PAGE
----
- In general, Republicans are more likely to want Republicans in Congress to focus on repeal efforts than on improving the way the Affordable Care Act (ACA) is working (66 percent v. 28 percent), while most Democrats want Democrats in Congress to focus on improving the way the ACA is working (52 percent) rather than trying to pass a national health care plan (43 percent). A majority of independents want Democrats and Republicans in Congress to focus their efforts on improving the way the ACA is working rather than focusing on either a national health care plan or repealing the ACA.
- Half of the public thinks the ACA marketplaces are “collapsing.” One proposed step Congress could take to stabilize the markets and control costs for people who purchase their own plans is to guarantee cost-sharing reduction (CSR) payments to insurance companies. The Trump Administration has said they may stop making these payments, which has led to insurance companies saying they may raise premiums or stop participating in the marketplaces. Two-thirds of the public – including majorities of Democrats and independents – say Congress should guarantee the CSR payments in order to help stabilize the insurance market while about three in ten of the overall public and about half of Republicans (53 percent) say these payments constitute bailouts to the insurance companies and should be stopped. Overall, about seven in ten Americans are not confident that President Trump and Congress will be able to work together to make improvements to the ACA marketplaces.
- Overall views of the ACA are once again divided, with 46 percent expressing a favorable view and 44 percent expressing an unfavorable view. While overall favorability increased over the past year, this month finds a return to a divided public that characterizes most of the last seven years.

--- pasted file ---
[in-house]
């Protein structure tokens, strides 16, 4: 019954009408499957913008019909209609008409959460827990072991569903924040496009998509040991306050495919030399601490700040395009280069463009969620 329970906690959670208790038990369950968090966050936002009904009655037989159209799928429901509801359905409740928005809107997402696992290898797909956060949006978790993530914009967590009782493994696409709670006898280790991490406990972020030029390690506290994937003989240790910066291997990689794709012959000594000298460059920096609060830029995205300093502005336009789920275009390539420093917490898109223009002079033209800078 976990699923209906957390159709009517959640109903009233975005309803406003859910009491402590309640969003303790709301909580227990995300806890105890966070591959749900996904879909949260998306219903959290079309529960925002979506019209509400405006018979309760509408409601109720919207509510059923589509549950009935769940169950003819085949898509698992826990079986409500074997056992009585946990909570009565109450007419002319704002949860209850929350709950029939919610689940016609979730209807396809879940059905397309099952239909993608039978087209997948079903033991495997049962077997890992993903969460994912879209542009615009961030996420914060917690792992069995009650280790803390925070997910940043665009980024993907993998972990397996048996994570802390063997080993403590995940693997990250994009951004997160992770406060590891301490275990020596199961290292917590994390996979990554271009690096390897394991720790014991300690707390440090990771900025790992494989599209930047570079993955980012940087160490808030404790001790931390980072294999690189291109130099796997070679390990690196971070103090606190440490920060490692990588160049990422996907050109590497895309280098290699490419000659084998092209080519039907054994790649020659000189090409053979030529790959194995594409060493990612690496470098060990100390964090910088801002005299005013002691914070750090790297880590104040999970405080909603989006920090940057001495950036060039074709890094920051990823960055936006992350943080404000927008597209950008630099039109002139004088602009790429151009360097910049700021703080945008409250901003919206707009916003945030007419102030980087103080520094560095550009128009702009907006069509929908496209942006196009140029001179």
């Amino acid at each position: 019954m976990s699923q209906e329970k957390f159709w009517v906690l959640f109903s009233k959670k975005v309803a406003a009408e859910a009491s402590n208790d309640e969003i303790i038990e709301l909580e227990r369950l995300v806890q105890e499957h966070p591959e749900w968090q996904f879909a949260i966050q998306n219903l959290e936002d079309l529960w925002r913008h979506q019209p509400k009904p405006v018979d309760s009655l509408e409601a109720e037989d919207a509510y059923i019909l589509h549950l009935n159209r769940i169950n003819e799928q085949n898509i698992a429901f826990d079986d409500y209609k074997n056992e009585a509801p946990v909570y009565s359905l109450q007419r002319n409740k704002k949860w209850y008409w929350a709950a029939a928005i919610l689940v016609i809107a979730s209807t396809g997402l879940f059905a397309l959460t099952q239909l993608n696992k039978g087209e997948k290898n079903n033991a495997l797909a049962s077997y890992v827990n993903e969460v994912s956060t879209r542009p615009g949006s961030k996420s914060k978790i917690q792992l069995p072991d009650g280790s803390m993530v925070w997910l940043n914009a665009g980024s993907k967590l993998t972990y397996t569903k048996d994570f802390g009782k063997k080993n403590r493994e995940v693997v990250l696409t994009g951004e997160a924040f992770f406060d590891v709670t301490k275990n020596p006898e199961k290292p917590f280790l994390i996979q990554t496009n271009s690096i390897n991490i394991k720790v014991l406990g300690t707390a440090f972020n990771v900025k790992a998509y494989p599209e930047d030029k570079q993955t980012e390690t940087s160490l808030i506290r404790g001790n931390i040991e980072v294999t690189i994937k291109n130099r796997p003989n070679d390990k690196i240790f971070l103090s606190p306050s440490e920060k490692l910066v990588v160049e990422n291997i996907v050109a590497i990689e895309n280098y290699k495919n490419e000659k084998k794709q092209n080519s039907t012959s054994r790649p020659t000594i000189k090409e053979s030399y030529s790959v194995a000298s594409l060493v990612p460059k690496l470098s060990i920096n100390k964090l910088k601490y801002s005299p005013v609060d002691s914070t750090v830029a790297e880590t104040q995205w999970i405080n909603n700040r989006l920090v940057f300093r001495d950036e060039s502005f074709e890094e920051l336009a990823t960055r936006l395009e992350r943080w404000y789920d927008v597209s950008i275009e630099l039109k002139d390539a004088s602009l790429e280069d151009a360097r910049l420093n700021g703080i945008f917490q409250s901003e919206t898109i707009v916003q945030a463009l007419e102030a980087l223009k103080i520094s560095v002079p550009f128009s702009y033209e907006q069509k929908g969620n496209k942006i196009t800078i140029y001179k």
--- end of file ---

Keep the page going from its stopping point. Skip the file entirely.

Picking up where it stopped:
- This month’s Kaiser Health Tracking Poll examines public support for a variety of competing health care policies aimed at improving or replacing the 2010 health care law, including plans to allow people to “buy in” to Medicaid or Medicare.
After the Senate failed to pass a bill to repeal parts of the 2010 Affordable Care Act (ACA) in late-July, some lawmakers have turned their attention to various competing national health policy issues, including efforts to stabilize the ACA marketplaces, proposals to create a single-payer health care system, and the reauthorization of funding for the State Children’s Health Insurance Program (CHIP), while some have continued to focus on repealing and replacing the ACA. This month’s Kaiser Health Tracking Poll examines how Americans are prioritizing the competing health care issues as well as their attitudes toward possible changes to the current health care system.
What Should Congress Work on Now?